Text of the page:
A gene mutation is a change in the genetic material ( mutation ) in just one gene . If it has harmful effects on the organism, it is also referred to as a genetic defect . If, on the other hand, larger sections of a chromosome are affected by the change , it is not a gene mutation, but a structural chromosome aberration .
The mutation can affect sections of a gene of different sizes. A gene mutation is already present if only one base in the DNA is changed ( point mutation ), removed or added (possible grid mutation ). It is the most common and important type of mutation and occurs randomly. It is either triggered by a faulty replication of the DNA or a mutagen causes a base exchange in the genome . Usually mutations with a recessive effect arise . The gene mutation can be unaffected, disadvantageous, sometimes fatal (lethal) or even beneficial.
Gene mutation types
There are two types of gene mutation:
A distinction is also made between the following types of gene mutations:
- Point mutation by substitution
- Deletion mutation by deletion
- Insertion mutation by insertion
- Duplication mutation due to duplication
- Inversion mutation by inversion , but the inversion is usually as chromosome mutation viewed
In the case of substitution, an individual base is exchanged for another. Substitution here means the process of changing the point mutation as a variant of the gene mutation.
According to the bases, a distinction is made between two types of substitution:
- Transition : substitution of a purine - for another purine base or a pyrimidine - for another pyrimidine base.
- Transversion : substitution of a purine for a pyrimidine base or vice versa.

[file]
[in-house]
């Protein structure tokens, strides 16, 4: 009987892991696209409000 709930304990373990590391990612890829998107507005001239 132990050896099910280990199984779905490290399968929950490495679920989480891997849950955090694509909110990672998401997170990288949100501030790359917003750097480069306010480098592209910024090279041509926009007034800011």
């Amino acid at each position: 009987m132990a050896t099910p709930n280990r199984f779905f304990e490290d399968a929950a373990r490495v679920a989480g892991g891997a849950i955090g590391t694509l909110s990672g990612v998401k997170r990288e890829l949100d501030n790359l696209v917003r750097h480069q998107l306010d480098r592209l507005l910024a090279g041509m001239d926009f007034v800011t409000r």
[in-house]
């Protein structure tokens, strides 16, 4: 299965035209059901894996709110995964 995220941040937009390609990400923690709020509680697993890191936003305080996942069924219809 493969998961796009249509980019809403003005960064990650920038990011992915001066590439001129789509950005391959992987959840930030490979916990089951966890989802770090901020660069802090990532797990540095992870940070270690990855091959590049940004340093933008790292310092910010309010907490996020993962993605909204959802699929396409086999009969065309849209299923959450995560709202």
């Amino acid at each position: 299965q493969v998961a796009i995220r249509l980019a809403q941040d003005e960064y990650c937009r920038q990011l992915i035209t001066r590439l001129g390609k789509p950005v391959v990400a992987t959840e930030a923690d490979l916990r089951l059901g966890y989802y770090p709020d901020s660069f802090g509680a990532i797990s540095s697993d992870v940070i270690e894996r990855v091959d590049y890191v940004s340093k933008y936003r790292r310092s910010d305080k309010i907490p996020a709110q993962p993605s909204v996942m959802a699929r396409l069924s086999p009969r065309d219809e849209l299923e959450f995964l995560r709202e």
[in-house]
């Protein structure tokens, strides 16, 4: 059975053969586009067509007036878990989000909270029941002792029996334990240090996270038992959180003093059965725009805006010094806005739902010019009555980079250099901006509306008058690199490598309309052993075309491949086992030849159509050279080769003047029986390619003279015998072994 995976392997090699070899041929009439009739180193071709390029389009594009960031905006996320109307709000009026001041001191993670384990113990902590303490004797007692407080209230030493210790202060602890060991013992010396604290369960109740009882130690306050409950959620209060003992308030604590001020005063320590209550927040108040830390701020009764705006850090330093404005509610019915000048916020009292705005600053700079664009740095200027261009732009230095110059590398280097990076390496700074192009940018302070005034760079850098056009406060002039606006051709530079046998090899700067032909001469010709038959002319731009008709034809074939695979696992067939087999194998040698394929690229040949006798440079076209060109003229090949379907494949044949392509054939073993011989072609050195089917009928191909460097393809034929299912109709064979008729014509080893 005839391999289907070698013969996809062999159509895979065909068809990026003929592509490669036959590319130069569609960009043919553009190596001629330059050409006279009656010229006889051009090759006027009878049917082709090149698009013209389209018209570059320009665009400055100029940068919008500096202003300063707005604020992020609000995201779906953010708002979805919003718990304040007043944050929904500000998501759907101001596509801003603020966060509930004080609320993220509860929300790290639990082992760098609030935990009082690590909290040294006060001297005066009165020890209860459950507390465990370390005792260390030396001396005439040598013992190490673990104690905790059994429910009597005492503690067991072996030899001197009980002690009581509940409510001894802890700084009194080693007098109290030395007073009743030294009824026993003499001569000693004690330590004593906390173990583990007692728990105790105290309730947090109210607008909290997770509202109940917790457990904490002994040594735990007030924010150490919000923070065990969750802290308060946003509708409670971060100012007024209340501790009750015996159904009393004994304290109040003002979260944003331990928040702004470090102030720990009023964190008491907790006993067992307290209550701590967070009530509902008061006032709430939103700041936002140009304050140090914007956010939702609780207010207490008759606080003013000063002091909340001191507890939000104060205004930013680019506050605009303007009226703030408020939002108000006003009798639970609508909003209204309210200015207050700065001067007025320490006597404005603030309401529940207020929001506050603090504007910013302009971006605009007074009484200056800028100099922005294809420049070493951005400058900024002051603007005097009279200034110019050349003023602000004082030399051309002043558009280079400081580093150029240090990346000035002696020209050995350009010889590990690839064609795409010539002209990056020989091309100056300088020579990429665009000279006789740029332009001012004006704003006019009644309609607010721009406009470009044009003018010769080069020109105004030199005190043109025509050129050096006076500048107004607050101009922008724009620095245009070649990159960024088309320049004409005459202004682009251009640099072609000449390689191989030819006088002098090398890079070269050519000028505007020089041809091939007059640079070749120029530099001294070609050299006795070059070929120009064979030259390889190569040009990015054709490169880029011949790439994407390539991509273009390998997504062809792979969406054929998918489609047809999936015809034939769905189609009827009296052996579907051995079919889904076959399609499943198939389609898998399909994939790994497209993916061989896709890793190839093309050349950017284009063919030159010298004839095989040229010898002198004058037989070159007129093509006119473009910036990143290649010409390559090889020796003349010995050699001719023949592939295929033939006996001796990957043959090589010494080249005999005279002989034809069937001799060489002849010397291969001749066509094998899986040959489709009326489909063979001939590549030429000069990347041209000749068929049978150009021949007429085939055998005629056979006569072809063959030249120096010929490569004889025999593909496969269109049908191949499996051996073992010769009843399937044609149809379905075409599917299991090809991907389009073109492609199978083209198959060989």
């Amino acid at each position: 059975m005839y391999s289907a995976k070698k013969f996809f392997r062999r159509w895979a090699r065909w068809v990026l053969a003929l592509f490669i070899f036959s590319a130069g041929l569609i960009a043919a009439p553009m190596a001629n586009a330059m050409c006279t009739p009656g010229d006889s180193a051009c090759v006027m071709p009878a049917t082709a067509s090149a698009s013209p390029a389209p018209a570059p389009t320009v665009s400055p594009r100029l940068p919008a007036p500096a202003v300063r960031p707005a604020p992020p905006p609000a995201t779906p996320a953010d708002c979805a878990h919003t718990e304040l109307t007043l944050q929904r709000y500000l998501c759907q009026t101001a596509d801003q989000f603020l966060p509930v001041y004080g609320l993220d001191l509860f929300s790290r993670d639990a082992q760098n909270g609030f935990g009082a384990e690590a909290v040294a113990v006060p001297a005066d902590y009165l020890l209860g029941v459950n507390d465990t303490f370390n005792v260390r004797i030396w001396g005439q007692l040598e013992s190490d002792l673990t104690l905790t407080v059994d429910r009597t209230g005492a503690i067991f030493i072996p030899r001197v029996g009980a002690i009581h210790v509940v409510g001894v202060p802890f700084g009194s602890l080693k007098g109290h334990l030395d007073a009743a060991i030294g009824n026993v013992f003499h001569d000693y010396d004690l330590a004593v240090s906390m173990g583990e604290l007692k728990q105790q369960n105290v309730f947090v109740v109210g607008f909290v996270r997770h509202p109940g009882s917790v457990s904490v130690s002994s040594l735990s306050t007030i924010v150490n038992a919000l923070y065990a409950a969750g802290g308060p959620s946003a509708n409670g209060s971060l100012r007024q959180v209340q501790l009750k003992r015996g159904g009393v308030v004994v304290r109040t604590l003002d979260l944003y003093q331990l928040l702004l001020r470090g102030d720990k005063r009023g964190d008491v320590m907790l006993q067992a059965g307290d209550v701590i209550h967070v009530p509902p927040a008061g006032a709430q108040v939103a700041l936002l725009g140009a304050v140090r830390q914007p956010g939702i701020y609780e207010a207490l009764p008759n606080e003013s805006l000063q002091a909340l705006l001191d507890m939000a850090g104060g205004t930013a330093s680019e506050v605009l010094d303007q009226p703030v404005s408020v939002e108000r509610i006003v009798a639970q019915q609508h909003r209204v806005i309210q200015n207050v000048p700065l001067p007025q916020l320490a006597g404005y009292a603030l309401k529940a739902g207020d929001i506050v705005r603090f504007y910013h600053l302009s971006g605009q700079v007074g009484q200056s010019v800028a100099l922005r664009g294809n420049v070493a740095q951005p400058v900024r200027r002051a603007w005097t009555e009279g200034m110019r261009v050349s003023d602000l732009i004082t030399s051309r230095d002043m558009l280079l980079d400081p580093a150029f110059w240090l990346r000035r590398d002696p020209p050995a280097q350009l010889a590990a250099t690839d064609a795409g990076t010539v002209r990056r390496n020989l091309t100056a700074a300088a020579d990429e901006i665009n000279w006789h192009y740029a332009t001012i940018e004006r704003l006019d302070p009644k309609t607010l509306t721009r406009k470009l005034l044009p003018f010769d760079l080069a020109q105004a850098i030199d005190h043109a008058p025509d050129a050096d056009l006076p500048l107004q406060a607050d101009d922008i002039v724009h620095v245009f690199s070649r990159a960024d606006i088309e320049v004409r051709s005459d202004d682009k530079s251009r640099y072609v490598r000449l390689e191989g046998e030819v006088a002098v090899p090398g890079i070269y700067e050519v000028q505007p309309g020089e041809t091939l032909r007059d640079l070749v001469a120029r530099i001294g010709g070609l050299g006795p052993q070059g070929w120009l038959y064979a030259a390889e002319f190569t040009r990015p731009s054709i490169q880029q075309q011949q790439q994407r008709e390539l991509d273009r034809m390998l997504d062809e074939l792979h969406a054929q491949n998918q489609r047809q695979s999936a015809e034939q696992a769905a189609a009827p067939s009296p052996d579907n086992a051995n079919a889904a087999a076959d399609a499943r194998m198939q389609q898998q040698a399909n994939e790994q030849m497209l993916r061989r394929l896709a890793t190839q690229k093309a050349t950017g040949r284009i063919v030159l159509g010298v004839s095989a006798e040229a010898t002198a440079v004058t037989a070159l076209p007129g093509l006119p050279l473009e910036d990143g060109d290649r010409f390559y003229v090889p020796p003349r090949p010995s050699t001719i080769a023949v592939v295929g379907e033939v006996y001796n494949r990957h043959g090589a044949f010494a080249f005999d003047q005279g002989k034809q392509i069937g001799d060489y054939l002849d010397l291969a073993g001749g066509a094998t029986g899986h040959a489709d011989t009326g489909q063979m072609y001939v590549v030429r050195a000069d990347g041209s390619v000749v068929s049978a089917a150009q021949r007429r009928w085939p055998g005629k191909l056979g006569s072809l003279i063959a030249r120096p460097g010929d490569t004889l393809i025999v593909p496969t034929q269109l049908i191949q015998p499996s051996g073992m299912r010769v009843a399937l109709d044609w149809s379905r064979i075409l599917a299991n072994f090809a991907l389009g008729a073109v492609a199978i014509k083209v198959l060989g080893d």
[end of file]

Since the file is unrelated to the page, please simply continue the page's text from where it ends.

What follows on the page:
A point mutation through substitution can have different effects. A missense mutation creates a codon that codes for a different amino acid . A nonsense mutation results in a codon that does not code for any of the amino acids; it can act as a stop codon , and it can also cause faulty splicing in introns . A silent or silent mutation , on the other hand, is one that creates a codon that codes for the same amino acid. This is entirely possible as there are several coding options for many amino acids (see genetic code ). The neutral mutation is similar to a silent mutation , in which the newly created codon encodes a different amino acid, but one that is chemically very similar to the original amino acid. For example , if the codon AUU arises with a ( missense ) mutation from CUU with a transversion of C → A , the amino acid isoleucine is coded instead of leucine , which is so chemically similar that the mode of action of the protein formed u. U. remains unaffected.
There are two types of deletion:
- out of frame -Deletion: The reading frame is shifted. A modified protein is created , starting at the deletion point.
- in frame deletion: The reading frame is retained. The result is a modified protein with deleted amino acids.
The reading frame can be maintained if the deletion of base pairs contains a number divisible by three. If, for example, six base pairs are deleted in a row, then two amino acids are also missing in the protein (which may or may not result in a defective protein), but the reading frame has been retained.
Insertion or addition
There are two types of gene duplication:
- partial (partial) gene duplications
- complete gene duplications
A well-known example of a gene mutation is sickle cell anemia . Those affected produce abnormal hemoglobin and the altered red blood cells are broken down by leukocytes , leading to anemia. There are two variants:
- Homozygous (pure breeding): Severe anemia resulting in death, those affected usually do not have fertile offspring
- Heterozygous (mixed breed): Malaria resistant , red blood cells are only attacked at high altitudes
Other examples are:
- z. B. Lubert Stryer: Biochemistry , 4th edition, spectrum, Heidelberg - Berlin - Oxford, 1996, p. 872